Oxford University Scientific Society - Michaelmas Term 2003

Ancient DNA Studies of Humans and Animals: Damage, Contamination, and Revelation

Prof. Alan Cooper, Henry Wellcome Ancient Biomolecules Centre, Oxford University - 2nd Week, Wednesday 22nd October

Recent work on Viking human remains and Late Pleistocene megafauna (mammoth, sabre-tooth cats etc) has revealed both unexpected pitfalls, and the huge potential of ancient DNA to record evolution in real time. For example, the potential for erroneous results in ancient human DNA research caused by DNA damage and contamination has been drastically underestimated. However, new techniques offer potential ways forward for the study of human evolution. At the other end of the scale, DNA from Ice Age mammals (dating from 10 to >60kyr) from the Old and New Worlds provides a detailed picture of the genetic effects of climate change (eg the Last Ice Age), the impact ofhumans, and the background to the mass extinction that took place around 12,000 years ago).

Details of projects and pdfs from the Centre are available athttp://abc.zoo.ox.ac.uk/.

The Healing Power of Plants

Timothy Walker, Botanic Gardens, University of Oxford - 3rd Week, Wednesday 29th October

80% of primary health care is based on plants and yet plant derived treatments are still regarded as complimentary at best and alternative at worst. Humans and other animals have benefited for thousands of years from the therapeutic properties of secondary metabolites. The lecture looks at the way that plants underpin much of the work of the NHS and how that will evolve in the future with the possibility of genetically modified plants producing drugs and vaccines to order.

Gamma Ray Bursts

Professor A. Peter Willmore, School of Physics and Astronomy, Birmingham University - 6th Week, Wednesday 19th November

In 1972 it was announced at a scientific meeting that in the preceding several years satellites of the Vela series, which were designed for arms control purposes, had detected intense bursts of gamma-rays whose origin was astronomical, not terrestrial. The nature of these bursts remained a mystery for 30 years, when observations with the Bepposax satellite gave the first indication of their distance. At one time it was joked that there were more theories of their origin than there were observed bursts, theories which placed them anywhere from inside the Solar System to the edges of the observable Universe. It is now known that they are the most energetic events known to astronomers. The whole topic is a fascinating piece of scientific detection, which is the subject of this lecture.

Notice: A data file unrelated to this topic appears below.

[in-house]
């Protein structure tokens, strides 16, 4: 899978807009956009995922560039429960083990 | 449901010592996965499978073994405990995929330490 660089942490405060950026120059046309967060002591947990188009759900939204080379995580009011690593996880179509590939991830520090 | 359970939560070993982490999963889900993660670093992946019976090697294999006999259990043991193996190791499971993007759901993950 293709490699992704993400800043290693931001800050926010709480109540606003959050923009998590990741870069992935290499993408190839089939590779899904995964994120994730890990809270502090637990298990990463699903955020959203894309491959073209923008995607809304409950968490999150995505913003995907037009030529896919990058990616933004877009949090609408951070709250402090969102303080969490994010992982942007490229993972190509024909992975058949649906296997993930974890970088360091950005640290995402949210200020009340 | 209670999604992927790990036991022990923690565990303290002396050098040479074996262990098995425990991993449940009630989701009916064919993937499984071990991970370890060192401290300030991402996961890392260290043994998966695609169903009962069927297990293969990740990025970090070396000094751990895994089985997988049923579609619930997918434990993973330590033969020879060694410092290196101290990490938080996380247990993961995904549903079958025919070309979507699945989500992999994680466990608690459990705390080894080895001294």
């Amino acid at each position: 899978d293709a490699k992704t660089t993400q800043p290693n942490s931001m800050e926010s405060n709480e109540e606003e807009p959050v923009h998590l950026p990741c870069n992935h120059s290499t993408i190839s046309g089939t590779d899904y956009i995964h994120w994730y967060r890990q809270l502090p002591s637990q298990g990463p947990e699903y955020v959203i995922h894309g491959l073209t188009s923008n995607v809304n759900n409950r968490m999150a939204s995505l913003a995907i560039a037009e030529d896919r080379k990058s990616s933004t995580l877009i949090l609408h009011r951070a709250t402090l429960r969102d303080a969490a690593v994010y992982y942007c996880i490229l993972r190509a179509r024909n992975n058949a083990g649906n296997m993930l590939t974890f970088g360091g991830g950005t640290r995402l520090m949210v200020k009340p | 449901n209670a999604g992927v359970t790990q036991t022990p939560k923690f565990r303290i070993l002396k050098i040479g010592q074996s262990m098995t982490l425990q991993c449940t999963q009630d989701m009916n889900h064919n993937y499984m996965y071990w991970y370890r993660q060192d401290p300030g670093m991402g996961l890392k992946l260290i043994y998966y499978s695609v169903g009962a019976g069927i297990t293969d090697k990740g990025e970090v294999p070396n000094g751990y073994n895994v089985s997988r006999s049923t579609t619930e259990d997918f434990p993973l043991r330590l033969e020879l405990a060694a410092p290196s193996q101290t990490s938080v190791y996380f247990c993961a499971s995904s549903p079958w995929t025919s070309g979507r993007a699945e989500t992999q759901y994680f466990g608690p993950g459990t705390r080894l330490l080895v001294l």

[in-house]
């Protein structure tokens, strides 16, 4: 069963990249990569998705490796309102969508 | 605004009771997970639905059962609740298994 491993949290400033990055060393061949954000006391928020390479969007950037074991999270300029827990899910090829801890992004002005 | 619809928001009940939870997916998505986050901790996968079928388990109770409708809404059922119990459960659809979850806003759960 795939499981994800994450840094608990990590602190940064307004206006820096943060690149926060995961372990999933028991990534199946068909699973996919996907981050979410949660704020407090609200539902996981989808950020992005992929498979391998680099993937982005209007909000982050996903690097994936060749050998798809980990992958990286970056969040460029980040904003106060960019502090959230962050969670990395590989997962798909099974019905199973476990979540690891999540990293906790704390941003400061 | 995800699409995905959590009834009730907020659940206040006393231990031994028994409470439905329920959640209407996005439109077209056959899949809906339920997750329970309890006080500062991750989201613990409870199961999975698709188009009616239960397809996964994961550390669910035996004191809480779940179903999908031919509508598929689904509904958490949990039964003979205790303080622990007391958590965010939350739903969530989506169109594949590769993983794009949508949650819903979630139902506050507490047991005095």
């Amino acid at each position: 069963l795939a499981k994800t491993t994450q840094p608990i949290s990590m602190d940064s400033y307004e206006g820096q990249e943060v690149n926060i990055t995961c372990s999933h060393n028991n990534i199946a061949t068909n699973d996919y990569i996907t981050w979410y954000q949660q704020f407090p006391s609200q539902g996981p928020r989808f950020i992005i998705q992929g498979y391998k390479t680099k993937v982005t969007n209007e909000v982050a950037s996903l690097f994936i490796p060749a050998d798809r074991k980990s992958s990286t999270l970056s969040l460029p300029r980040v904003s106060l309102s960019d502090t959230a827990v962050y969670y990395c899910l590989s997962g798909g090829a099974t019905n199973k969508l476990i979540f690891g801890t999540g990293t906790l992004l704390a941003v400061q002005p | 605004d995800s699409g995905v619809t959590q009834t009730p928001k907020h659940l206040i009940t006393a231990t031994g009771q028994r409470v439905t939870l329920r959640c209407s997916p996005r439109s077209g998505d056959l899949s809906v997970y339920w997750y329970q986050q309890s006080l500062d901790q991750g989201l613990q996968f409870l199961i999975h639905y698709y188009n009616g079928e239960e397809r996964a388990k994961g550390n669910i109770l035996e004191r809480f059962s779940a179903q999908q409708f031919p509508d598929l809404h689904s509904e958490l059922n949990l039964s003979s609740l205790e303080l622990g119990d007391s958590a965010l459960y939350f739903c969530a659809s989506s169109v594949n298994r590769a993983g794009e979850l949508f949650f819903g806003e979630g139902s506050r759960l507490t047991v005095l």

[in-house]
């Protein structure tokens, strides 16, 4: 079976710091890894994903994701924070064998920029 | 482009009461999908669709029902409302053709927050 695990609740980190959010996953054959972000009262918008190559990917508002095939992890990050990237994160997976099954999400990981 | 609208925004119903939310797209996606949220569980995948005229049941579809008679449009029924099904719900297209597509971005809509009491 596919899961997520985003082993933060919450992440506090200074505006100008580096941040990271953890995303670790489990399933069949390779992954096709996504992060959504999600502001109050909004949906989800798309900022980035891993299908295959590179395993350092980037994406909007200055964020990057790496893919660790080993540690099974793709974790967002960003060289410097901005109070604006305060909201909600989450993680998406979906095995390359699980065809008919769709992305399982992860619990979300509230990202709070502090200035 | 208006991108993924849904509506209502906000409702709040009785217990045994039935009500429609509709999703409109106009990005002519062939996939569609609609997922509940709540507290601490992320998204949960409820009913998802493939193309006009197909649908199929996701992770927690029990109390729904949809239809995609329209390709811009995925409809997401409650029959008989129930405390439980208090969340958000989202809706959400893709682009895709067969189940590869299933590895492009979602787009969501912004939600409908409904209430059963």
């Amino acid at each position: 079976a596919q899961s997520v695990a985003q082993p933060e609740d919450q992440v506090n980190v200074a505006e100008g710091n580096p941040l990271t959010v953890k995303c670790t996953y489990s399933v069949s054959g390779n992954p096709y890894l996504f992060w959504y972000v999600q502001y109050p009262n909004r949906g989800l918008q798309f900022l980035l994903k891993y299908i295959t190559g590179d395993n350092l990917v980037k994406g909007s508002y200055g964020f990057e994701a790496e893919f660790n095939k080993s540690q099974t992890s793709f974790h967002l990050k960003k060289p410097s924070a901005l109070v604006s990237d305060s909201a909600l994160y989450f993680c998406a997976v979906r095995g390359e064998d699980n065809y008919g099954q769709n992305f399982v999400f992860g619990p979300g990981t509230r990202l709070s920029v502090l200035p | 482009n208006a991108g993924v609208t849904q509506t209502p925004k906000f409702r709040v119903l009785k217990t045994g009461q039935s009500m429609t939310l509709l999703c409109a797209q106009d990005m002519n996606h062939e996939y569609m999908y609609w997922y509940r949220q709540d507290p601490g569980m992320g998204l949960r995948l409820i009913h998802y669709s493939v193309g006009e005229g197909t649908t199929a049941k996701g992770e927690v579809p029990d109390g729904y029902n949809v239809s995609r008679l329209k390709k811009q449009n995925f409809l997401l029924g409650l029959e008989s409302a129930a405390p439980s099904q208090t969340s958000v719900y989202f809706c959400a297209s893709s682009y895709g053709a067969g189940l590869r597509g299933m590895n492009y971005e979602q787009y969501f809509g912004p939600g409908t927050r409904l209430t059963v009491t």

The Screensaver, Lifesaver Project

Professor W. Graham Richards CBE, Chairman of Chemistry, University of Oxford - 7th Week, Wednesday 26th November

Over 2 million Personal Computers from over 200 countries are being harnessed to screen a database of some billions of small molecules as potential drugs. The grid project provides an effective 100 teraflop machine which is more powerful than the biggest super computer. An added bonus hasbeen the involvement of the general public in a real scientific project.

Fireworks!!

Revd. Ron Lancaster MBE, Kimbolton Fireworks 8th Week, Wednesday 3rd December

With more bangs, flashes and whistles than you've ever seen or heard this close up, this seasonal talk by Revd Lancaster is packed full of demonstrations. A vanload of noisy, exploding and multi-coloured chemicals makes this one of our most popular talks of the year. A bit of science and alot of fun.

BBQ!

1st Week, Saturday 18th October, 2:30 pm to 6pm, Merton Graduate complex, Holywell Buildings

We are holding a barbeque to welcome freshers and returning Scisoc members to Oxford. Come along and find out more about our society and of course enjoy some great food and drink!

Directions to the Holywell Buildings: Walk along Holywell Street, past Mansfield Road, until you reach the big gate on the left hand side, opposite New College. Enter, go through the arch on the right into the garden and walk straight on. You will see the summerhouse on your left.

Visit to the Royal Observatory and the National Maritme Museum, Greenwich

5th Week, Saturday 18th November, Meet at 9 am at Gloucester Green coach station

We will be going on a trip to the National Maritime Museum in Greenwich which includes the former Royal Observatory from which longitude is defined. At the moment they have special exhibitions on Robert Hooke and the Beagle voyages. This is in addition to excellent standing collections including timepieces by John Harrison described in the best-selling book 'Longitude'. The museum is spread out over the Maritime Greenwich World Heritage Site.

We intend to meet at 9am at Gloucester Green coach station. We should arrive at the museum just before lunch and stay until it closes. This would mean getting back to Oxford before about 8pm. As the museum itself is free the only costs are for travelling. Using the Oxford Tube and London's integrated transport system should cost 12 in total for the day. As people may have different ways of getting discounts it will be best to pay individually for the transport.

If you want to know more about the museum then you could look atwww.nmm.ac.uk. To express an interest in coming please contactPeter Baker.